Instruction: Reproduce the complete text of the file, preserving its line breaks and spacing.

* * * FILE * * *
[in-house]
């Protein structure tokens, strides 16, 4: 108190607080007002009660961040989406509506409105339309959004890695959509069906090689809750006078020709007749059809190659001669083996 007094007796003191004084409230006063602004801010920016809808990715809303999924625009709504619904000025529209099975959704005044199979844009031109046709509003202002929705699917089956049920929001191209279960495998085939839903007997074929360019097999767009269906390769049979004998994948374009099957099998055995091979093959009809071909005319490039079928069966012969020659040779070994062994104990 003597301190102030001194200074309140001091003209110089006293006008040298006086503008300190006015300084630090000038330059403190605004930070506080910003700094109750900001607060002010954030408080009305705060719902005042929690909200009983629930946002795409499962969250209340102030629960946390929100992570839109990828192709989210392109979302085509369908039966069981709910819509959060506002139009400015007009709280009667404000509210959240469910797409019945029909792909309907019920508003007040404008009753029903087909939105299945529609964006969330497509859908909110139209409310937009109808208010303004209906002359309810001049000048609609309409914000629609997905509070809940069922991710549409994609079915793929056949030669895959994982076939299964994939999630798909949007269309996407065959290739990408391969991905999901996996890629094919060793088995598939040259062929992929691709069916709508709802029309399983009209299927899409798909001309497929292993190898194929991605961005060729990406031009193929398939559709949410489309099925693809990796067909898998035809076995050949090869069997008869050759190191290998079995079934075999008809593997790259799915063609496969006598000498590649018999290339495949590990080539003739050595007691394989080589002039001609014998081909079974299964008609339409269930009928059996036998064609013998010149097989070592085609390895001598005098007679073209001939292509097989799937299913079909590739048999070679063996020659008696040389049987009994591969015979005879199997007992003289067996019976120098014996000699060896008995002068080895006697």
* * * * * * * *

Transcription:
[in-house]
């Protein structure tokens, strides 16, 4: 108190607080007002009660961040989406509506409105339309959004890695959509069906090689809750006078020709007749059809190659001669083996 007094007796003191004084409230006063602004801010920016809808990715809303999924625009709504619904000025529209099975959704005044199979844009031109046709509003202002929705699917089956049920929001191209279960495998085939839903007997074929360019097999767009269906390769049979004998994948374009099957099998055995091979093959009809071909005319490039079928069966012969020659040779070994062994104990 003597301190102030001194200074309140001091003209110089006293006008040298006086503008300190006015300084630090000038330059403190605004930070506080910003700094109750900001607060002010954030408080009305705060719902005042929690909200009983629930946002795409499962969250209340102030629960946390929100992570839109990828192709989210392109979302085509369908039966069981709910819509959060506002139009400015007009709280009667404000509210959240469910797409019945029909792909309907019920508003007040404008009753029903087909939105299945529609964006969330497509859908909110139209409310937009109808208010303004209906002359309810001049000048609609309409914000629609997905509070809940069922991710549409994609079915793929056949030669895959994982076939299964994939999630798909949007269309996407065959290739990408391969991905999901996996890629094919060793088995598939040259062929992929691709069916709508709802029309399983009209299927899409798909001309497929292993190898194929991605961005060729990406031009193929398939559709949410489309099925693809990796067909898998035809076995050949090869069997008869050759190191290998079995079934075999008809593997790259799915063609496969006598000498590649018999290339495949590990080539003739050595007691394989080589002039001609014998081909079974299964008609339409269930009928059996036998064609013998010149097989070592085609390895001598005098007679073209001939292509097989799937299913079909590739048999070679063996020659008696040389049987009994591969015979005879199997007992003289067996019976120098014996000699060896008995002068080895006697």